A couple months ago, the editor of Varoom magazine, John O’Reilly, emailed me and ask me if I had an interest in being featured in the next issue of Varoom magazine. I was both surprised and shocked. The reason I felt shock is because I had received a few issues of Varoom magazine before. As I’m a member of the UK Association of Illustrators and have been for a couple years, if you’re a member then you will receive a copy of Varoom magazine when it has been published. I’ve always felt my style of work is not the kind of work they would want to feature as Varoom usually features “cool and edgy” styles of work, which my work isn’t. My style of work is “cute and happy”.
This issue of Varoom is all about “Career Rhythm”, so John asked me questions about my career highs and lows so far and how I manage psychologically these ups and downs. This was an interesting question that no one had asked me before. Most of the time people me how I get my work, what’s my medium, how I price, which college or university should they go to, etc. So I’m really happy when people ask me these questions as I have so much to talk about.
To be honest, both a highlight (from the sheer amount of work I had to do) and lowlight (because I had so much work to do) was a year long commission project I recently completed. I had to illustrate 834 phonic illustrations for a school in China. It paid very well but it took up all my work time, especially as my daughter only went to nursery 3 days a week this last year, so I really struggled to find time to create any personal projects.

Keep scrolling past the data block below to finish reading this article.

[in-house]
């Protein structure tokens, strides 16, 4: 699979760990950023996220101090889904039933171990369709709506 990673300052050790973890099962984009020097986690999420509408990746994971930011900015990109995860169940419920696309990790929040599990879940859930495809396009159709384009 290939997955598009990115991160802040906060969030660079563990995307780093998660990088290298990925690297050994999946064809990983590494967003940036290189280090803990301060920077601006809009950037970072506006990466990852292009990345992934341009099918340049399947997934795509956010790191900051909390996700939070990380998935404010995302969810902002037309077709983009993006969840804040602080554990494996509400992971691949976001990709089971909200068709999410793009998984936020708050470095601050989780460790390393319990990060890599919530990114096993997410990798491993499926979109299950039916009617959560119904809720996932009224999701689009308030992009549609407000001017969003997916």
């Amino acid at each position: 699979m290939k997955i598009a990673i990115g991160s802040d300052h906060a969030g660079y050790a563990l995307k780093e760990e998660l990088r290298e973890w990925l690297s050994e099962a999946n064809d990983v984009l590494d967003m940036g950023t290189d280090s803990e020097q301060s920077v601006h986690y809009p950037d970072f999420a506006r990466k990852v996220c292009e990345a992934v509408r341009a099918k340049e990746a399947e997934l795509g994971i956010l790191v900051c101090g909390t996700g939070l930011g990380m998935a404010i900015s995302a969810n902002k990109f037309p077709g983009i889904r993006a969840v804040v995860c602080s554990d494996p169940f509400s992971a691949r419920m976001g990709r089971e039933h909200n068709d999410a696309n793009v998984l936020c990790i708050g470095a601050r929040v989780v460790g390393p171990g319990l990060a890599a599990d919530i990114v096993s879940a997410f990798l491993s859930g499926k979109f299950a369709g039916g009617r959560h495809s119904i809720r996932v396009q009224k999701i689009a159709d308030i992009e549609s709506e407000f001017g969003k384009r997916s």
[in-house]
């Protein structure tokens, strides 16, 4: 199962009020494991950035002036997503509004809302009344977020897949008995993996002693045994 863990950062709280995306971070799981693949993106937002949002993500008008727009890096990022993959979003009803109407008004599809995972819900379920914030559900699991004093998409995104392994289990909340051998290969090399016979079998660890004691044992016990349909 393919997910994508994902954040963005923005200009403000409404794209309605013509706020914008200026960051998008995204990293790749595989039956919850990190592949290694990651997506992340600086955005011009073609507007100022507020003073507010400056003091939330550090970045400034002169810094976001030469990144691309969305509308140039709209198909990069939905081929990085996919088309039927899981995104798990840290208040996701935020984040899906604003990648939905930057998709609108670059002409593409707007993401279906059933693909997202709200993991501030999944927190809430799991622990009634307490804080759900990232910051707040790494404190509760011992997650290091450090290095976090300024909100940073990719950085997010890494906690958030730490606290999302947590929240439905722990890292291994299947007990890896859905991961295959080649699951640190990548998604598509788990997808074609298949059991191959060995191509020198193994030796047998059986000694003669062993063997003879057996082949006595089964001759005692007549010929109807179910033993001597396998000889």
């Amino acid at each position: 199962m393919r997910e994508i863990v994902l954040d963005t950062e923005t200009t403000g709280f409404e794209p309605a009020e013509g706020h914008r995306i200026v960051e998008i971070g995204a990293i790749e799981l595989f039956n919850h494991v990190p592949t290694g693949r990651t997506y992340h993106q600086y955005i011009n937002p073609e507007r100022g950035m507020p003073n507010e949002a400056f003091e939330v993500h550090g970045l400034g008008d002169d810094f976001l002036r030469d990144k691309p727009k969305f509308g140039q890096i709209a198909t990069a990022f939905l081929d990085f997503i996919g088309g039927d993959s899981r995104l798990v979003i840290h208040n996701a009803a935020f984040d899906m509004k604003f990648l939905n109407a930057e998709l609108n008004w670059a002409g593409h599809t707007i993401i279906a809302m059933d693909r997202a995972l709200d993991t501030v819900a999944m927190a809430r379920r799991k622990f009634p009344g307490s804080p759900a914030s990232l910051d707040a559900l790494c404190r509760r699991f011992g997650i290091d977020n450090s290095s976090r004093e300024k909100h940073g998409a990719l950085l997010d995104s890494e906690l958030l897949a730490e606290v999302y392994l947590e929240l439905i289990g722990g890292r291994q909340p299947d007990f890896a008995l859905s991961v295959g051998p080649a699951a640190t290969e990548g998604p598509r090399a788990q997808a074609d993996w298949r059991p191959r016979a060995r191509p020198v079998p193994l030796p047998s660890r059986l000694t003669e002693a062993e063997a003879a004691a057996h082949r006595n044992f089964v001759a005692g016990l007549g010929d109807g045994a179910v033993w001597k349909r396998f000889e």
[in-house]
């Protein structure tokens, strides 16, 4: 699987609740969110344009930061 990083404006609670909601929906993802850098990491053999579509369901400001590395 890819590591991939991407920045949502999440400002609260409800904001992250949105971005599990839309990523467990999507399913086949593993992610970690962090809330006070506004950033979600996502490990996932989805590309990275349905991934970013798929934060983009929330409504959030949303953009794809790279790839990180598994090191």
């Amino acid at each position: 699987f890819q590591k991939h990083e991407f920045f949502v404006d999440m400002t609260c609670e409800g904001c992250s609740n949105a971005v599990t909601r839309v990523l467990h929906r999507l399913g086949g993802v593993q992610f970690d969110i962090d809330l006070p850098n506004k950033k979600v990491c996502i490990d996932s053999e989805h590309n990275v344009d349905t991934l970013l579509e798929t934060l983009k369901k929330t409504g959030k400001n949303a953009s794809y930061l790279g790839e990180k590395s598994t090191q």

Ask most illustrators and they will tell you not being able to work on your own projects is really bad for one’s illustration business. Personal projects, at least in my case, always bring in lots of work so in the couple months since this project finished, work wise I have been fairly quiet.
So towards the end of that phonic illustration project, I spent money and signed up for a few Lilla Roger’s Make Art That Sells classes. I’m a huge fan of her courses and a few of my illustrator associates and friends took some of her courses and they have all added some really beautiful works to their portfolio as a result. That’s why her courses were my first choice and I think they have helped to overcome my lowlight and helped me to develop a better portfolio. One of the best and most useful things I have learnt from Lilla Roger’s classes is “Do what you LOVE, because people buy your joy”. If you ever take one of her classes you will know she always says this. I wish my college and university teachers used this term to teach us! When I draw things I love I feel I’m of happiness, joy and energy. My illustrations look so much better and more people like them when I follow this ethos. So long story short, if you’re considering doing any online courses, I think you should give it a go.
If you’re curious about my interview on Varoom magazine, don’t forget to grab a copy!